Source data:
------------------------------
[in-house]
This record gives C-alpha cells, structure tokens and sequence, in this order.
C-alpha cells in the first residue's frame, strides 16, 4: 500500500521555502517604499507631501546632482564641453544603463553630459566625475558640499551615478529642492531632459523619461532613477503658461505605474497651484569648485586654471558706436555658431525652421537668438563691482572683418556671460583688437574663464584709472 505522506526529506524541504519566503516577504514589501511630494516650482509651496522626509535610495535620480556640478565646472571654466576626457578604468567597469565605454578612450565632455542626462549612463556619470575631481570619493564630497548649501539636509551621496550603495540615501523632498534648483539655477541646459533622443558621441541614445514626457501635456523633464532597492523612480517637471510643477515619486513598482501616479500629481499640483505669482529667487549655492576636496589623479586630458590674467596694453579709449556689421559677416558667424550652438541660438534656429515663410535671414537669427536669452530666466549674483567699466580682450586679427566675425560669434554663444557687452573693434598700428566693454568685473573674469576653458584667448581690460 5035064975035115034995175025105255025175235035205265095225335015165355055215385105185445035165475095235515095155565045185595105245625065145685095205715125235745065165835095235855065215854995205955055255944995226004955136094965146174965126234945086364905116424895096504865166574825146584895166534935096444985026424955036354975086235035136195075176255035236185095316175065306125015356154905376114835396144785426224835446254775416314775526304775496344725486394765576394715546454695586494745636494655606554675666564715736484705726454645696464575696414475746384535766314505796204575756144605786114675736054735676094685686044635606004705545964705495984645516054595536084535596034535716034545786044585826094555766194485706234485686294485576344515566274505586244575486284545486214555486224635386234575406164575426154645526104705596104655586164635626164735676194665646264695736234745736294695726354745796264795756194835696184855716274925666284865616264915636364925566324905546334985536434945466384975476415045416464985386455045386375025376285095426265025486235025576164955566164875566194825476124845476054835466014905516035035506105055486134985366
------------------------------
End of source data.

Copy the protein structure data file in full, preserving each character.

[in-house]
This record gives C-alpha cells, structure tokens and sequence, in this order.
C-alpha cells in the first residue's frame, strides 16, 4: 500500500521555502517604499507631501546632482564641453544603463553630459566625475558640499551615478529642492531632459523619461532613477503658461505605474497651484569648485586654471558706436555658431525652421537668438563691482572683418556671460583688437574663464584709472 505522506526529506524541504519566503516577504514589501511630494516650482509651496522626509535610495535620480556640478565646472571654466576626457578604468567597469565605454578612450565632455542626462549612463556619470575631481570619493564630497548649501539636509551621496550603495540615501523632498534648483539655477541646459533622443558621441541614445514626457501635456523633464532597492523612480517637471510643477515619486513598482501616479500629481499640483505669482529667487549655492576636496589623479586630458590674467596694453579709449556689421559677416558667424550652438541660438534656429515663410535671414537669427536669452530666466549674483567699466580682450586679427566675425560669434554663444557687452573693434598700428566693454568685473573674469576653458584667448581690460 5035064975035115034995175025105255025175235035205265095225335015165355055215385105185445035165475095235515095155565045185595105245625065145685095205715125235745065165835095235855065215854995205955055255944995226004955136094965146174965126234945086364905116424895096504865166574825146584895166534935096444985026424955036354975086235035136195075176255035236185095316175065306125015356154905376114835396144785426224835446254775416314775526304775496344725486394765576394715546454695586494745636494655606554675666564715736484705726454645696464575696414475746384535766314505796204575756144605786114675736054735676094685686044635606004705545964705495984645516054595536084535596034535716034545786044585826094555766194485706234485686294485576344515566274505586244575486284545486214555486224635386234575406164575426154645526104705596104655586164635626164735676194665646264695736234745736294695726354745796264795756194835696184855716274925666284865616264915636364925566324905546334985536434945466384975476415045416464985386455045386375025376285095426265025486235025576164955566164875566194825476124845476054835466014905516035035506105055486134985366